HERE Maps’ Rebranding Goes Beyond The Name Change
Mobile-based navigation is more than just getting from Point A to Point B. It's about answering complex location questions, such as 'Is there an Uber nearby?'
A month ago, digital map platform HERE decided to do update its HERE Maps app.
Aside from changing the name to HERE WeGo, the revision also included several changes in the apps’ focus and functions designed to reflect the impact of on-demand ride-sharing services. That sense of immediacy was also reflected in the topography information for bicyclists and the real-time transit details for major global cities.
“We’re in the midst of a massive change – a mobility revolution – and the new app reflects this,” said Patrick Weissert, Director, Consumer, at HERE. “The first two urban mobility revolutions came with the railways and then cars. They gave birth to large cities and then the suburbs.
“Now we’re changing again,” Weissert continued. “Urban mobility is becoming an on-demand service. Increasingly, in metropolitan areas, people don’t need to own a car any more. Instead, there’s a fast-moving, emerging landscape of car-sharing, bike-sharing, scooter-sharing, car pooling, peer-to-peer rental and ride-hailing services — there are even providers now offering flight sharing!”
The moves follow several months after the several changes in HERE since being acquired for $3 billion by a trio of German carmakers (Audi, BMW, Daimler). It’s all part of a larger effort to differentiate itself. As such, the former Nokia property has been sharpening its focus on offline mapping and expanded services — something that has attracted consideration from additional possible investors.
In trying to meet these various technological demands, the theme of HERE WeGo’s changes is summed up in the notion of what the company calls its “Effortless City Navigation” program, Weissert told GeoMarketing.
GeoMarketing: What prompted the rebranding?
Patrick Weissert: We saw that mobility in cities is approaching a new phase where providers of on-demand mobility such as Uber, Lyft, ReachNow, Car2Go and Scoot are dramatically increasing the mobility options people have. For some, these options make owning your own car unnecessary.
At the same time, the fact that there are so many providers makes it hard for people to make the choice for their next trip. Answering questions like “Is there an Uber nearby?”, “Can I go there by Car2Go?”, “Which one is faster” etc. require installing and opening lots of different apps on your smartphone.
Does this represent a change in how HERE’s location tools have typically been used?
We wanted to make that choice visible and easy for people by bringing all the options together in one place, the HERE WeGo app. This is a departure from our historical positioning as a maps app, and hence we gave the app a new name that aligns better with the new service we are providing to users.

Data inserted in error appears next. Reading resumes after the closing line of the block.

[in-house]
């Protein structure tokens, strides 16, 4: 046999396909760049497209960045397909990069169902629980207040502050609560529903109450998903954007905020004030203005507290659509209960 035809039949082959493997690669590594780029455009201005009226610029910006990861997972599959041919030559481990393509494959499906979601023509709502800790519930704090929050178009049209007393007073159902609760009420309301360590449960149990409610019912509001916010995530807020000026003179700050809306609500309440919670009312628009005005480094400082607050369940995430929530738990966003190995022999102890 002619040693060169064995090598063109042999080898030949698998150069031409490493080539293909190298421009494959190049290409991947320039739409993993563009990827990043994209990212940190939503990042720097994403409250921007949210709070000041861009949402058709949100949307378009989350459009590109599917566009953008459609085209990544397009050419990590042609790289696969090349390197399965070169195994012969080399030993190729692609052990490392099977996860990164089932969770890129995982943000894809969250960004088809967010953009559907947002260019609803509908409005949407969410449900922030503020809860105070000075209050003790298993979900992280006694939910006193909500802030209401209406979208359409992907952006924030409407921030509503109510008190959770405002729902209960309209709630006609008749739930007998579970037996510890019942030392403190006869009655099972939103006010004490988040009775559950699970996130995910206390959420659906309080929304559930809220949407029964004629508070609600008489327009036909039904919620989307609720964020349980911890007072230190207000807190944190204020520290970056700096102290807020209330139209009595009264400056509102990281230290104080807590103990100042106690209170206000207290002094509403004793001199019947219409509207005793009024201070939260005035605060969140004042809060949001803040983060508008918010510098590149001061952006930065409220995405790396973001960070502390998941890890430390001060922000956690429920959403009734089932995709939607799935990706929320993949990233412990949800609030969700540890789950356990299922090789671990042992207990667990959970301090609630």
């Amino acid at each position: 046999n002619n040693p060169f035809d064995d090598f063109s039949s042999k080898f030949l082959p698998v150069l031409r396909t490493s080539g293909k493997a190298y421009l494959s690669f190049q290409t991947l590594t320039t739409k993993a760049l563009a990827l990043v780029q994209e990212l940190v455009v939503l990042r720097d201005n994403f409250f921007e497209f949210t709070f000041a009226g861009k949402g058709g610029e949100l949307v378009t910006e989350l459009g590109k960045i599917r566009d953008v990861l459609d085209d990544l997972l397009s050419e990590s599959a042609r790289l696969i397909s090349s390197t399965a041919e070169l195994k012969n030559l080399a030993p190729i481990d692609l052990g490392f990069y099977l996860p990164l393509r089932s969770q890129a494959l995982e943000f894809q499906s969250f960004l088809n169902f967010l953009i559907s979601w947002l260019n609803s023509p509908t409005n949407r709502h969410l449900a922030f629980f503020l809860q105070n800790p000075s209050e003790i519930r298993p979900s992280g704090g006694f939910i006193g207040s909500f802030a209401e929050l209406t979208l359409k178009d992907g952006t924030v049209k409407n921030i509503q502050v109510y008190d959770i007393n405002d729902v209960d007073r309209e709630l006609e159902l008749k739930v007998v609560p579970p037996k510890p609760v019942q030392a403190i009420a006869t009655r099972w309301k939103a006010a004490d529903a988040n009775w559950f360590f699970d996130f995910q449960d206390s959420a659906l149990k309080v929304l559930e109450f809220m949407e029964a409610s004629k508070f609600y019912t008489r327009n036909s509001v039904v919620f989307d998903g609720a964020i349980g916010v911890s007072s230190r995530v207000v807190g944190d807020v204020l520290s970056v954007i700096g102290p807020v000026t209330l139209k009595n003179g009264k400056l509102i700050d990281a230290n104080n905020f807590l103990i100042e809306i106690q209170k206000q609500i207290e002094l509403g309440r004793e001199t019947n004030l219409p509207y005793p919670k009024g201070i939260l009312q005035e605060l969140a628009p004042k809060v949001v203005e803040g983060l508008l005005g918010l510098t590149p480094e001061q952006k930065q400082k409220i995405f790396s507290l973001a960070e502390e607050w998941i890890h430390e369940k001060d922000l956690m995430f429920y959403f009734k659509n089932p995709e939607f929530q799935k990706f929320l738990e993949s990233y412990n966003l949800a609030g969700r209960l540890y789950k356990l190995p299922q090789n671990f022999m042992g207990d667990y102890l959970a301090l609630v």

What was the impetus behind the tagline, “Effortless City Navigation?”
“Effortless city navigation” relates to the idea of bringing all mobility options — car, transit, car sharing, taxi, rideshare, etc — that are relevant to the trip together in one app, and augmenting this with relevant contextual information such as traffic, transit delays and weather. The goal is to make mobility choices and getting around the city effortless.
Being able to tell the estimated price of a cab or how long a transit ride will take are certainly of clear value. How does HERE WeGo access and improve that data within the Digital Transportation Infrastructure?
The HERE “Digital Transportation Infrastructure” is a solution to help reduce congestion and pollution in cities and countries by optimizing traffic flows through real -time traffic and transport information. It also makes driving safer by enabling a range of real-time safety alerts.
HERE creates this information on the basis of a variety of sources, including government owned transportation infrastructure, but also with information provided through apps such as the HERE WeGo app. In the future the HERE WeGo app will both allow users to report issues like accidents, and receive information about issues along their journey.
While the consumer facing aspects of “effortless city navigation” are clear enough, is there anything local businesses can do differently to ensure discovery on Here WeGo?
Earlier this year we introduced the “Nearby” feature in the HERE WeGo app, which allows partners to display their locations on the map in an efficient and highly visible, branded way. We will be adding many partners going forward that will create branded map layers, including
from local listings and search partners, and other brands through which local business provide their services.
Is there anything local businesses can do to ensure the accuracy of their vital in formation?
Local businesses can report updated or otherwise incorrect business information through the feedback feature in the apps and on wego.here.com. Also, if they work with local listings providers, or other local business advertising partners, it is likely that their partner is already providing that information to HERE.